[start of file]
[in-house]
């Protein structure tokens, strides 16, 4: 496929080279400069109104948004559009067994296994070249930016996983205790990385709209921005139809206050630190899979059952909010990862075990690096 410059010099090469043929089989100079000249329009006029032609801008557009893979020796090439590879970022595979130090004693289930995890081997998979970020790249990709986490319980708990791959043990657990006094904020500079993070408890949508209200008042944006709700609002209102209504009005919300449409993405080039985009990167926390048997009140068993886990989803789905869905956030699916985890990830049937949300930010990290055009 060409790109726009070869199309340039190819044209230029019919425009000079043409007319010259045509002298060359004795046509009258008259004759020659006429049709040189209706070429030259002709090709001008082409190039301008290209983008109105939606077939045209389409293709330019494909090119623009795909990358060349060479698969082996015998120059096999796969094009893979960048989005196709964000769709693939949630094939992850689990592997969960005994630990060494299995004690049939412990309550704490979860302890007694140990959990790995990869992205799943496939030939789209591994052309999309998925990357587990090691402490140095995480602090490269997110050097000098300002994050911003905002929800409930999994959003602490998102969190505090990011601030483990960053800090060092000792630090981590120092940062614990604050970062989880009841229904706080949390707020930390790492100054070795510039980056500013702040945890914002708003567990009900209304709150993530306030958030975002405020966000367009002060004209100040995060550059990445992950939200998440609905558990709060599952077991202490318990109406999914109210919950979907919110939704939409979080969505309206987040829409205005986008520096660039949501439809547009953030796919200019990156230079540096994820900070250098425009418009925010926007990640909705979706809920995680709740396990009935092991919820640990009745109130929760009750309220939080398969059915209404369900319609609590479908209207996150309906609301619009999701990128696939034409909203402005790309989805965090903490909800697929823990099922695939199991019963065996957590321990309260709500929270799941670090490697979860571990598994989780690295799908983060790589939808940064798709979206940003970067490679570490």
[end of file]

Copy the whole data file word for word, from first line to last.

[in-house]
């Protein structure tokens, strides 16, 4: 496929080279400069109104948004559009067994296994070249930016996983205790990385709209921005139809206050630190899979059952909010990862075990690096 410059010099090469043929089989100079000249329009006029032609801008557009893979020796090439590879970022595979130090004693289930995890081997998979970020790249990709986490319980708990791959043990657990006094904020500079993070408890949508209200008042944006709700609002209102209504009005919300449409993405080039985009990167926390048997009140068993886990989803789905869905956030699916985890990830049937949300930010990290055009 060409790109726009070869199309340039190819044209230029019919425009000079043409007319010259045509002298060359004795046509009258008259004759020659006429049709040189209706070429030259002709090709001008082409190039301008290209983008109105939606077939045209389409293709330019494909090119623009795909990358060349060479698969082996015998120059096999796969094009893979960048989005196709964000769709693939949630094939992850689990592997969960005994630990060494299995004690049939412990309550704490979860302890007694140990959990790995990869992205799943496939030939789209591994052309999309998925990357587990090691402490140095995480602090490269997110050097000098300002994050911003905002929800409930999994959003602490998102969190505090990011601030483990960053800090060092000792630090981590120092940062614990604050970062989880009841229904706080949390707020930390790492100054070795510039980056500013702040945890914002708003567990009900209304709150993530306030958030975002405020966000367009002060004209100040995060550059990445992950939200998440609905558990709060599952077991202490318990109406999914109210919950979907919110939704939409979080969505309206987040829409205005986008520096660039949501439809547009953030796919200019990156230079540096994820900070250098425009418009925010926007990640909705979706809920995680709740396990009935092991919820640990009745109130929760009750309220939080398969059915209404369900319609609590479908209207996150309906609301619009999701990128696939034409909203402005790309989805965090903490909800697929823990099922695939199991019963065996957590321990309260709500929270799941670090490697979860571990598994989780690295799908983060790589939808940064798709979206940003970067490679570490």